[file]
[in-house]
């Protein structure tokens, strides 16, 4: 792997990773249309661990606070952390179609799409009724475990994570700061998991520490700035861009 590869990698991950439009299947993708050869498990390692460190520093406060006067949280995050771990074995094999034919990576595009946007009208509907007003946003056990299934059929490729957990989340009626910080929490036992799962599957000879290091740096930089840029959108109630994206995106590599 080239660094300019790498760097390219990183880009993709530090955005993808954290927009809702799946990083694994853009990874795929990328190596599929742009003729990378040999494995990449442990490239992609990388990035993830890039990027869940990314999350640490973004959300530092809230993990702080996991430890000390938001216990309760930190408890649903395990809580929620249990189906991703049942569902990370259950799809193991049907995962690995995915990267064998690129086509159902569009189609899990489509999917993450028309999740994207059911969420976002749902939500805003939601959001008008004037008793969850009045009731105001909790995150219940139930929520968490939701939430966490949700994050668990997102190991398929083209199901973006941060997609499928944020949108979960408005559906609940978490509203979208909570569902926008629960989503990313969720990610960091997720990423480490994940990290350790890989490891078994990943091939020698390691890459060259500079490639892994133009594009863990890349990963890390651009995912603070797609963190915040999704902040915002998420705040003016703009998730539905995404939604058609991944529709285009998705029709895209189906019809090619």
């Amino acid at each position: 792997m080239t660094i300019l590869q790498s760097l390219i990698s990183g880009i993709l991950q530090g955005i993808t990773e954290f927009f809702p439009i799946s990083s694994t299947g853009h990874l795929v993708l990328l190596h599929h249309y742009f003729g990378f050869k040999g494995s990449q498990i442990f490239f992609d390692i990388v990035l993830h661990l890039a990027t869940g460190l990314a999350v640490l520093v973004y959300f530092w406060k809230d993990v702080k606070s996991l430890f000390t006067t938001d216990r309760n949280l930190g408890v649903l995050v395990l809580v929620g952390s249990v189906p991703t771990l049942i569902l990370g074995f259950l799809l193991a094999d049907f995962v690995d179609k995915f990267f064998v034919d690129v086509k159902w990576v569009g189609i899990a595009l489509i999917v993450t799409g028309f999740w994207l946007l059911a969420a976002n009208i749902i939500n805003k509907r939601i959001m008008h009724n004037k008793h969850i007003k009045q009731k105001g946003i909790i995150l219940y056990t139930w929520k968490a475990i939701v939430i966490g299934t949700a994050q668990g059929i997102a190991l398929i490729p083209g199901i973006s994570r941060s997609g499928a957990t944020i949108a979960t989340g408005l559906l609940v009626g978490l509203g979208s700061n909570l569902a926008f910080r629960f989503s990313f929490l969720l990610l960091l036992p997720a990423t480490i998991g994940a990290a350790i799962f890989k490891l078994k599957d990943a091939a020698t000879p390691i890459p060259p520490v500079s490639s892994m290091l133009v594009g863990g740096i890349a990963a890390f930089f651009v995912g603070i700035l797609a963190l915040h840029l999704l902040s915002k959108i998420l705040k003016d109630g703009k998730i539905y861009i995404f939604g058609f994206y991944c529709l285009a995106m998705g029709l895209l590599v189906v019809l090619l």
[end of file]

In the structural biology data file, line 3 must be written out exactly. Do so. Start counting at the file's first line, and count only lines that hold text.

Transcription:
């Amino acid at each position: 792997m080239t660094i300019l590869q790498s760097l390219i990698s990183g880009i993709l991950q530090g955005i993808t990773e954290f927009f809702p439009i799946s990083s694994t299947g853009h990874l795929v993708l990328l190596h599929h249309y742009f003729g990378f050869k040999g494995s990449q498990i442990f490239f992609d390692i990388v990035l993830h661990l890039a990027t869940g460190l990314a999350v640490l520093v973004y959300f530092w406060k809230d993990v702080k606070s996991l430890f000390t006067t938001d216990r309760n949280l930190g408890v649903l995050v395990l809580v929620g952390s249990v189906p991703t771990l049942i569902l990370g074995f259950l799809l193991a094999d049907f995962v690995d179609k995915f990267f064998v034919d690129v086509k159902w990576v569009g189609i899990a595009l489509i999917v993450t799409g028309f999740w994207l946007l059911a969420a976002n009208i749902i939500n805003k509907r939601i959001m008008h009724n004037k008793h969850i007003k009045q009731k105001g946003i909790i995150l219940y056990t139930w929520k968490a475990i939701v939430i966490g299934t949700a994050q668990g059929i997102a190991l398929i490729p083209g199901i973006s994570r941060s997609g499928a957990t944020i949108a979960t989340g408005l559906l609940v009626g978490l509203g979208s700061n909570l569902a926008f910080r629960f989503s990313f929490l969720l990610l960091l036992p997720a990423t480490i998991g994940a990290a350790i799962f890989k490891l078994k599957d990943a091939a020698t000879p390691i890459p060259p520490v500079s490639s892994m290091l133009v594009g863990g740096i890349a990963a890390f930089f651009v995912g603070i700035l797609a963190l915040h840029l999704l902040s915002k959108i998420l705040k003016d109630g703009k998730i539905y861009i995404f939604g058609f994206y991944c529709l285009a995106m998705g029709l895209l590599v189906v019809l090619l």